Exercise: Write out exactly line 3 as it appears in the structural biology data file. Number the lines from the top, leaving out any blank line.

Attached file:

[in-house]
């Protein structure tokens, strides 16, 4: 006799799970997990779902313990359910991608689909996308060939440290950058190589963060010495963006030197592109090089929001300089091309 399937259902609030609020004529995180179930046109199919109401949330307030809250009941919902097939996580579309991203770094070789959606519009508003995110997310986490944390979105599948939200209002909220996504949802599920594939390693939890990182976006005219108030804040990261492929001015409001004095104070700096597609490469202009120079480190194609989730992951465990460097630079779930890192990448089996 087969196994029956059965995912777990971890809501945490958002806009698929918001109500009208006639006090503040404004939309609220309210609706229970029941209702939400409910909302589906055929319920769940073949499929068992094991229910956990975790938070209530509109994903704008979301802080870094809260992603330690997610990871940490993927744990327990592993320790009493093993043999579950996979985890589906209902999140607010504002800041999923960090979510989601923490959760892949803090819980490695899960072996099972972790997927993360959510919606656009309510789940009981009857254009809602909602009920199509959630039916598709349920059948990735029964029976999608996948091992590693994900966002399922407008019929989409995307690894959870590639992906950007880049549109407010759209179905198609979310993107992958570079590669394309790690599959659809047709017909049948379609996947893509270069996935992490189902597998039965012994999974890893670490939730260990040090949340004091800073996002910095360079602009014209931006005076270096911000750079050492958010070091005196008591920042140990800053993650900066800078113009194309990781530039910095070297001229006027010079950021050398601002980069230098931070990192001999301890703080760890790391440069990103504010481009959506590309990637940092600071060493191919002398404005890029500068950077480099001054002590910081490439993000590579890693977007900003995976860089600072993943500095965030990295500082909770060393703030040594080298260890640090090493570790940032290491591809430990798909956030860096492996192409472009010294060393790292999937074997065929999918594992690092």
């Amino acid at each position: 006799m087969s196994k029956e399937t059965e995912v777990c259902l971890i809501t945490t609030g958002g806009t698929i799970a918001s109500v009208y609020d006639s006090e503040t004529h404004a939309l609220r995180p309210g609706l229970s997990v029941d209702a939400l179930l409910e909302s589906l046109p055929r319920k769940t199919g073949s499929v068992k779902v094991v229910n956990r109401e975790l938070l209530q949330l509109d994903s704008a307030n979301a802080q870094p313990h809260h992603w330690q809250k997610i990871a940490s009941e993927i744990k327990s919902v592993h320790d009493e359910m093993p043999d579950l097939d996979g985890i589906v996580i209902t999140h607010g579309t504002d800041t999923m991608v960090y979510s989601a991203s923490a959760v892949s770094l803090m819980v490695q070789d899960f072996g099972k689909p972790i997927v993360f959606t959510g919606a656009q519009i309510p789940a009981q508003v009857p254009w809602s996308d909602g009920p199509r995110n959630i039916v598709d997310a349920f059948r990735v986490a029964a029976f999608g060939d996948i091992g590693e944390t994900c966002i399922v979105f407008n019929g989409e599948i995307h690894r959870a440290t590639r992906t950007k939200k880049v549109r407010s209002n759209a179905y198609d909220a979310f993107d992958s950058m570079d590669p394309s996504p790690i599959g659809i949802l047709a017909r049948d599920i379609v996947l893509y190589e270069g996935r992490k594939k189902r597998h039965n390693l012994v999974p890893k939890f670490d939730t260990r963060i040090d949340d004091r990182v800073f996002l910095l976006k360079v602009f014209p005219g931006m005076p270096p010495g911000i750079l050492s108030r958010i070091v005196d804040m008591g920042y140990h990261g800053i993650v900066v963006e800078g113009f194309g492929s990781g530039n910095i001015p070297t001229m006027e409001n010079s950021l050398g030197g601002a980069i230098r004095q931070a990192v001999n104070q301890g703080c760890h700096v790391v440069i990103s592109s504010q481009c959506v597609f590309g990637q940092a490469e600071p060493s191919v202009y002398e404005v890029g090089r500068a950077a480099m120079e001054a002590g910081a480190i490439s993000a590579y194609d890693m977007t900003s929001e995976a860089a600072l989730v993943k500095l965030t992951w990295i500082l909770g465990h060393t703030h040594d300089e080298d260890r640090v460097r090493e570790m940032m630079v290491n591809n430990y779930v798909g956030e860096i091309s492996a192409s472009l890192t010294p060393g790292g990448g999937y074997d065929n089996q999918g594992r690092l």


């Amino acid at each position: 006799m087969s196994k029956e399937t059965e995912v777990c259902l971890i809501t945490t609030g958002g806009t698929i799970a918001s109500v009208y609020d006639s006090e503040t004529h404004a939309l609220r995180p309210g609706l229970s997990v029941d209702a939400l179930l409910e909302s589906l046109p055929r319920k769940t199919g073949s499929v068992k779902v094991v229910n956990r109401e975790l938070l209530q949330l509109d994903s704008a307030n979301a802080q870094p313990h809260h992603w330690q809250k997610i990871a940490s009941e993927i744990k327990s919902v592993h320790d009493e359910m093993p043999d579950l097939d996979g985890i589906v996580i209902t999140h607010g579309t504002d800041t999923m991608v960090y979510s989601a991203s923490a959760v892949s770094l803090m819980v490695q070789d899960f072996g099972k689909p972790i997927v993360f959606t959510g919606a656009q519009i309510p789940a009981q508003v009857p254009w809602s996308d909602g009920p199509r995110n959630i039916v598709d997310a349920f059948r990735v986490a029964a029976f999608g060939d996948i091992g590693e944390t994900c966002i399922v979105f407008n019929g989409e599948i995307h690894r959870a440290t590639r992906t950007k939200k880049v549109r407010s209002n759209a179905y198609d909220a979310f993107d992958s950058m570079d590669p394309s996504p790690i599959g659809i949802l047709a017909r049948d599920i379609v996947l893509y190589e270069g996935r992490k594939k189902r597998h039965n390693l012994v999974p890893k939890f670490d939730t260990r963060i040090d949340d004091r990182v800073f996002l910095l976006k360079v602009f014209p005219g931006m005076p270096p010495g911000i750079l050492s108030r958010i070091v005196d804040m008591g920042y140990h990261g800053i993650v900066v963006e800078g113009f194309g492929s990781g530039n910095i001015p070297t001229m006027e409001n010079s950021l050398g030197g601002a980069i230098r004095q931070a990192v001999n104070q301890g703080c760890h700096v790391v440069i990103s592109s504010q481009c959506v597609f590309g990637q940092a490469e600071p060493s191919v202009y002398e404005v890029g090089r500068a950077a480099m120079e001054a002590g910081a480190i490439s993000a590579y194609d890693m977007t900003s929001e995976a860089a600072l989730v993943k500095l965030t992951w990295i500082l909770g465990h060393t703030h040594d300089e080298d260890r640090v460097r090493e570790m940032m630079v290491n591809n430990y779930v798909g956030e860096i091309s492996a192409s472009l890192t010294p060393g790292g990448g999937y074997d065929n089996q999918g594992r690092l």